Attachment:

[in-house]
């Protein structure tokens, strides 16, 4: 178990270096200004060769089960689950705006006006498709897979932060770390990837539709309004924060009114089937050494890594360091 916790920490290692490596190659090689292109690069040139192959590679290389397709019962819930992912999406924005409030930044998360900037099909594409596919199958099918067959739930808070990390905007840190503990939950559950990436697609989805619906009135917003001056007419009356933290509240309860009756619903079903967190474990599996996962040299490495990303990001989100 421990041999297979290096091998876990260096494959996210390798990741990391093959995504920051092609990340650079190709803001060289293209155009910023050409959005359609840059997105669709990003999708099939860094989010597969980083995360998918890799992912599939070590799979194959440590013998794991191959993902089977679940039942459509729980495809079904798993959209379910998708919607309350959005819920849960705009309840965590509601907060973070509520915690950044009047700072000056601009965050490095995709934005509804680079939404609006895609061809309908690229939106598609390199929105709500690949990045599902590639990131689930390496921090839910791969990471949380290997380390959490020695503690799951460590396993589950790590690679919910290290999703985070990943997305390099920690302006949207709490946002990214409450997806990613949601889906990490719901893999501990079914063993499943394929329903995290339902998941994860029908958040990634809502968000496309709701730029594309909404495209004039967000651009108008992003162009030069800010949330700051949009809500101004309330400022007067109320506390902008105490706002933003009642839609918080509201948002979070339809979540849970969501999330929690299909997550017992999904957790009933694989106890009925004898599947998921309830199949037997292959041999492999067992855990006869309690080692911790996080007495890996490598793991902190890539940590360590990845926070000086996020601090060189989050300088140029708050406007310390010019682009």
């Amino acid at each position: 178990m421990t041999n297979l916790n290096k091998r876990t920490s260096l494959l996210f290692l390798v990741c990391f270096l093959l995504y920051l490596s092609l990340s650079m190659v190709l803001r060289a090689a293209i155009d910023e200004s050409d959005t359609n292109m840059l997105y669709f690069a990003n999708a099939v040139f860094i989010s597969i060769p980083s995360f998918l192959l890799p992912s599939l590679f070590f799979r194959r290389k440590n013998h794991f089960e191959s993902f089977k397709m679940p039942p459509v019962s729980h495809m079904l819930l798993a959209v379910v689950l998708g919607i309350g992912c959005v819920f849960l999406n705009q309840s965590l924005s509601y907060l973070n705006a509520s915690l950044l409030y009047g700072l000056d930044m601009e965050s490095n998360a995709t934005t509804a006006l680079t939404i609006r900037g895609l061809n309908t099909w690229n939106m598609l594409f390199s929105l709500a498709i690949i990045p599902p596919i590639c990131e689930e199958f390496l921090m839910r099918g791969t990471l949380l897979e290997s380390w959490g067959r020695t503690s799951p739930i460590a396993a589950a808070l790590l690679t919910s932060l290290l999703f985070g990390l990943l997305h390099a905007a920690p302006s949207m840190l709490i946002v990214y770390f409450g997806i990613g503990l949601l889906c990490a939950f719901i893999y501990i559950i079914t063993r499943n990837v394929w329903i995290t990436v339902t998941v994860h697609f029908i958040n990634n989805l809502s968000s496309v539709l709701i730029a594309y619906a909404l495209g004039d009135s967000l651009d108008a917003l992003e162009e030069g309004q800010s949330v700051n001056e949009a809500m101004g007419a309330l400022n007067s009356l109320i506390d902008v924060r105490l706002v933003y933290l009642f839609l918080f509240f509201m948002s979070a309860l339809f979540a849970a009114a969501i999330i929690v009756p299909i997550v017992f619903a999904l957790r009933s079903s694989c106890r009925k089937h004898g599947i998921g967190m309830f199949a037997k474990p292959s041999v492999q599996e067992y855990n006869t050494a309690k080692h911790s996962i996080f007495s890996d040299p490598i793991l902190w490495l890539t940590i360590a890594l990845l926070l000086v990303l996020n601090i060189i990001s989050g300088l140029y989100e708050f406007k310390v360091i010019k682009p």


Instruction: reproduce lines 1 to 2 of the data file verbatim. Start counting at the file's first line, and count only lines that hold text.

[in-house]
């Protein structure tokens, strides 16, 4: 178990270096200004060769089960689950705006006006498709897979932060770390990837539709309004924060009114089937050494890594360091 916790920490290692490596190659090689292109690069040139192959590679290389397709019962819930992912999406924005409030930044998360900037099909594409596919199958099918067959739930808070990390905007840190503990939950559950990436697609989805619906009135917003001056007419009356933290509240309860009756619903079903967190474990599996996962040299490495990303990001989100 421990041999297979290096091998876990260096494959996210390798990741990391093959995504920051092609990340650079190709803001060289293209155009910023050409959005359609840059997105669709990003999708099939860094989010597969980083995360998918890799992912599939070590799979194959440590013998794991191959993902089977679940039942459509729980495809079904798993959209379910998708919607309350959005819920849960705009309840965590509601907060973070509520915690950044009047700072000056601009965050490095995709934005509804680079939404609006895609061809309908690229939106598609390199929105709500690949990045599902590639990131689930390496921090839910791969990471949380290997380390959490020695503690799951460590396993589950790590690679919910290290999703985070990943997305390099920690302006949207709490946002990214409450997806990613949601889906990490719901893999501990079914063993499943394929329903995290339902998941994860029908958040990634809502968000496309709701730029594309909404495209004039967000651009108008992003162009030069800010949330700051949009809500101004309330400022007067109320506390902008105490706002933003009642839609918080509201948002979070339809979540849970969501999330929690299909997550017992999904957790009933694989106890009925004898599947998921309830199949037997292959041999492999067992855990006869309690080692911790996080007495890996490598793991902190890539940590360590990845926070000086996020601090060189989050300088140029708050406007310390010019682009």